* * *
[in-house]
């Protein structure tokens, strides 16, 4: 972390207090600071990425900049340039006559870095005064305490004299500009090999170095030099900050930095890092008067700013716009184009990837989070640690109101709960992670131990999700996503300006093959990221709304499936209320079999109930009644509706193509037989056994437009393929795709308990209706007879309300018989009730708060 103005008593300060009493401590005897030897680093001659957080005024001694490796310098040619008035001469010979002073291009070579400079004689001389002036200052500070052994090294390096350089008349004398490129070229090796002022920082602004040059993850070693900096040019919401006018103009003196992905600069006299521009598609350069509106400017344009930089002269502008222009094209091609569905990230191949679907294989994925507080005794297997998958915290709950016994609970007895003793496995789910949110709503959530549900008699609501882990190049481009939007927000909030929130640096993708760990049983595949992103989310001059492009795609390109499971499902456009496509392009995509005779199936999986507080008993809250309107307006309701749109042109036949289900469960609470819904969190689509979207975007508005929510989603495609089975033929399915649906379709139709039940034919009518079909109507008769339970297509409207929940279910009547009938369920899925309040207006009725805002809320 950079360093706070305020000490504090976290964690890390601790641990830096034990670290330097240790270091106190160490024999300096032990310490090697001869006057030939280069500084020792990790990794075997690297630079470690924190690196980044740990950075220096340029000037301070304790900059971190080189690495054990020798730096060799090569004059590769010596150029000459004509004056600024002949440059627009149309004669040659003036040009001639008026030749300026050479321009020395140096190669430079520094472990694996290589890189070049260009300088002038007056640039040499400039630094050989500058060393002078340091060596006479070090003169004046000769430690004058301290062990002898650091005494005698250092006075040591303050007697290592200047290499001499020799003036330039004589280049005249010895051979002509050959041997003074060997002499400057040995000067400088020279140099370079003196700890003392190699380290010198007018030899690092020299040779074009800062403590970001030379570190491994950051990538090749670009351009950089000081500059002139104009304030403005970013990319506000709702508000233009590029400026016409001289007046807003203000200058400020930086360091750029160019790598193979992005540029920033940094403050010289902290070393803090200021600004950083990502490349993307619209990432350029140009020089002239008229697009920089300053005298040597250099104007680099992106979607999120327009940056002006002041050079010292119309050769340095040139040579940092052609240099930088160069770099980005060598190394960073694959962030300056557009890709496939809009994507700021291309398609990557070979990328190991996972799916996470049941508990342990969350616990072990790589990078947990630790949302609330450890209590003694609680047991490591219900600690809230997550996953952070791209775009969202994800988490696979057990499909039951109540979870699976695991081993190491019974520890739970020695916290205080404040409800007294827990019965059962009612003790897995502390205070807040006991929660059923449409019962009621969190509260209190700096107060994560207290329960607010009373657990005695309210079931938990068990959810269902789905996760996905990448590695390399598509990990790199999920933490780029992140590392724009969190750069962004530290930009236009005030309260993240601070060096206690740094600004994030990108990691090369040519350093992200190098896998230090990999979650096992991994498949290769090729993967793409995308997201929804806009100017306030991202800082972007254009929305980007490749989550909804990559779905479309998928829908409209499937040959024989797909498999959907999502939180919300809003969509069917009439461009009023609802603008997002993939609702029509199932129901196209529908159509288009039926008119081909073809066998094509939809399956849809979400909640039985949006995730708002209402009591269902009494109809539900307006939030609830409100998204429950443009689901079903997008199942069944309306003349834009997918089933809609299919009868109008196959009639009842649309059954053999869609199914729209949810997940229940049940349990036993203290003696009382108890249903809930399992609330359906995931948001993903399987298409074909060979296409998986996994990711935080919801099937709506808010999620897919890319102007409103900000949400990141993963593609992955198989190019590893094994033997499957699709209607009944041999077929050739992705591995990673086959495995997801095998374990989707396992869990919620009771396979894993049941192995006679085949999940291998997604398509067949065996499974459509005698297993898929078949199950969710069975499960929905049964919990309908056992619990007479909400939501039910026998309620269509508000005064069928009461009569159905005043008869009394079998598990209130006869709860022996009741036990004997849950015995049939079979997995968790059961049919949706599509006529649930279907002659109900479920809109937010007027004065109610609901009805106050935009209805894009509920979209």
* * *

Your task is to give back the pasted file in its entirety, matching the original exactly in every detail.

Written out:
[in-house]
């Protein structure tokens, strides 16, 4: 972390207090600071990425900049340039006559870095005064305490004299500009090999170095030099900050930095890092008067700013716009184009990837989070640690109101709960992670131990999700996503300006093959990221709304499936209320079999109930009644509706193509037989056994437009393929795709308990209706007879309300018989009730708060 103005008593300060009493401590005897030897680093001659957080005024001694490796310098040619008035001469010979002073291009070579400079004689001389002036200052500070052994090294390096350089008349004398490129070229090796002022920082602004040059993850070693900096040019919401006018103009003196992905600069006299521009598609350069509106400017344009930089002269502008222009094209091609569905990230191949679907294989994925507080005794297997998958915290709950016994609970007895003793496995789910949110709503959530549900008699609501882990190049481009939007927000909030929130640096993708760990049983595949992103989310001059492009795609390109499971499902456009496509392009995509005779199936999986507080008993809250309107307006309701749109042109036949289900469960609470819904969190689509979207975007508005929510989603495609089975033929399915649906379709139709039940034919009518079909109507008769339970297509409207929940279910009547009938369920899925309040207006009725805002809320 950079360093706070305020000490504090976290964690890390601790641990830096034990670290330097240790270091106190160490024999300096032990310490090697001869006057030939280069500084020792990790990794075997690297630079470690924190690196980044740990950075220096340029000037301070304790900059971190080189690495054990020798730096060799090569004059590769010596150029000459004509004056600024002949440059627009149309004669040659003036040009001639008026030749300026050479321009020395140096190669430079520094472990694996290589890189070049260009300088002038007056640039040499400039630094050989500058060393002078340091060596006479070090003169004046000769430690004058301290062990002898650091005494005698250092006075040591303050007697290592200047290499001499020799003036330039004589280049005249010895051979002509050959041997003074060997002499400057040995000067400088020279140099370079003196700890003392190699380290010198007018030899690092020299040779074009800062403590970001030379570190491994950051990538090749670009351009950089000081500059002139104009304030403005970013990319506000709702508000233009590029400026016409001289007046807003203000200058400020930086360091750029160019790598193979992005540029920033940094403050010289902290070393803090200021600004950083990502490349993307619209990432350029140009020089002239008229697009920089300053005298040597250099104007680099992106979607999120327009940056002006002041050079010292119309050769340095040139040579940092052609240099930088160069770099980005060598190394960073694959962030300056557009890709496939809009994507700021291309398609990557070979990328190991996972799916996470049941508990342990969350616990072990790589990078947990630790949302609330450890209590003694609680047991490591219900600690809230997550996953952070791209775009969202994800988490696979057990499909039951109540979870699976695991081993190491019974520890739970020695916290205080404040409800007294827990019965059962009612003790897995502390205070807040006991929660059923449409019962009621969190509260209190700096107060994560207290329960607010009373657990005695309210079931938990068990959810269902789905996760996905990448590695390399598509990990790199999920933490780029992140590392724009969190750069962004530290930009236009005030309260993240601070060096206690740094600004994030990108990691090369040519350093992200190098896998230090990999979650096992991994498949290769090729993967793409995308997201929804806009100017306030991202800082972007254009929305980007490749989550909804990559779905479309998928829908409209499937040959024989797909498999959907999502939180919300809003969509069917009439461009009023609802603008997002993939609702029509199932129901196209529908159509288009039926008119081909073809066998094509939809399956849809979400909640039985949006995730708002209402009591269902009494109809539900307006939030609830409100998204429950443009689901079903997008199942069944309306003349834009997918089933809609299919009868109008196959009639009842649309059954053999869609199914729209949810997940229940049940349990036993203290003696009382108890249903809930399992609330359906995931948001993903399987298409074909060979296409998986996994990711935080919801099937709506808010999620897919890319102007409103900000949400990141993963593609992955198989190019590893094994033997499957699709209607009944041999077929050739992705591995990673086959495995997801095998374990989707396992869990919620009771396979894993049941192995006679085949999940291998997604398509067949065996499974459509005698297993898929078949199950969710069975499960929905049964919990309908056992619990007479909400939501039910026998309620269509508000005064069928009461009569159905005043008869009394079998598990209130006869709860022996009741036990004997849950015995049939079979997995968790059961049919949706599509006529649930279907002659109900479920809109937010007027004065109610609901009805106050935009209805894009509920979209």